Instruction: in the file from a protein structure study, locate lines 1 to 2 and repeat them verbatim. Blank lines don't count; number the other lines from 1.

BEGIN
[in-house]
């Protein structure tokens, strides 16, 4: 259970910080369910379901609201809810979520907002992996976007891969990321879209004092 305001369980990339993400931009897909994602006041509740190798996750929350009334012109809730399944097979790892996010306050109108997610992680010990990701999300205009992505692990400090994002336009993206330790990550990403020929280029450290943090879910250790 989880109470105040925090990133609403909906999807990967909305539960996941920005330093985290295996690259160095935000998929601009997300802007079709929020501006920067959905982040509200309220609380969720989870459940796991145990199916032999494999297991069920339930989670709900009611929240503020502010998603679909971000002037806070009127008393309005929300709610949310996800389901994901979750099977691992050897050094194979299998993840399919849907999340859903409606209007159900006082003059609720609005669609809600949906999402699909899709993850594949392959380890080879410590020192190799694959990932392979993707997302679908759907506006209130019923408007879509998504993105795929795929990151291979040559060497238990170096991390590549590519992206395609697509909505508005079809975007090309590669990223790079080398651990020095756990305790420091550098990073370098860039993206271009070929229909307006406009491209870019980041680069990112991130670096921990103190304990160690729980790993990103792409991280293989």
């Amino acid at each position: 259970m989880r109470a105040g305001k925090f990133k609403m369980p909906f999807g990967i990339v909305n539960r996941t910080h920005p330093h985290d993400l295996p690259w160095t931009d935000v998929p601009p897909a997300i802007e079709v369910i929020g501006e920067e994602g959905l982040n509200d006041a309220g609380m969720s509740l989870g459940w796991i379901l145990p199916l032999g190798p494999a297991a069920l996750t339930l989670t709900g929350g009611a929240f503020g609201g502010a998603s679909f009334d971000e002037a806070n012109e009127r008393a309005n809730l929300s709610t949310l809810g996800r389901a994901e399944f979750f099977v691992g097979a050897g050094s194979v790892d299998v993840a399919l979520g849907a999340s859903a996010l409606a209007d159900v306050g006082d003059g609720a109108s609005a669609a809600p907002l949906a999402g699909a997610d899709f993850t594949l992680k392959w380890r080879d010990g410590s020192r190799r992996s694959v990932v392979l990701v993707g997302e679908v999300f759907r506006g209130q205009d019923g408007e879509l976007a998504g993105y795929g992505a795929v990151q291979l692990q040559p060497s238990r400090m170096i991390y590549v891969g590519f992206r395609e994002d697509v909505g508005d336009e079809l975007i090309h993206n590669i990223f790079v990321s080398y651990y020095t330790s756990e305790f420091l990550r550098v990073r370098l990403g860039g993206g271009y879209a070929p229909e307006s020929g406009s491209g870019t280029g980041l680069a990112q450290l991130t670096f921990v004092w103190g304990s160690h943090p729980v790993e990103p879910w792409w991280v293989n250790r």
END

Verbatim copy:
[in-house]
């Protein structure tokens, strides 16, 4: 259970910080369910379901609201809810979520907002992996976007891969990321879209004092 305001369980990339993400931009897909994602006041509740190798996750929350009334012109809730399944097979790892996010306050109108997610992680010990990701999300205009992505692990400090994002336009993206330790990550990403020929280029450290943090879910250790 989880109470105040925090990133609403909906999807990967909305539960996941920005330093985290295996690259160095935000998929601009997300802007079709929020501006920067959905982040509200309220609380969720989870459940796991145990199916032999494999297991069920339930989670709900009611929240503020502010998603679909971000002037806070009127008393309005929300709610949310996800389901994901979750099977691992050897050094194979299998993840399919849907999340859903409606209007159900006082003059609720609005669609809600949906999402699909899709993850594949392959380890080879410590020192190799694959990932392979993707997302679908759907506006209130019923408007879509998504993105795929795929990151291979040559060497238990170096991390590549590519992206395609697509909505508005079809975007090309590669990223790079080398651990020095756990305790420091550098990073370098860039993206271009070929229909307006406009491209870019980041680069990112991130670096921990103190304990160690729980790993990103792409991280293989």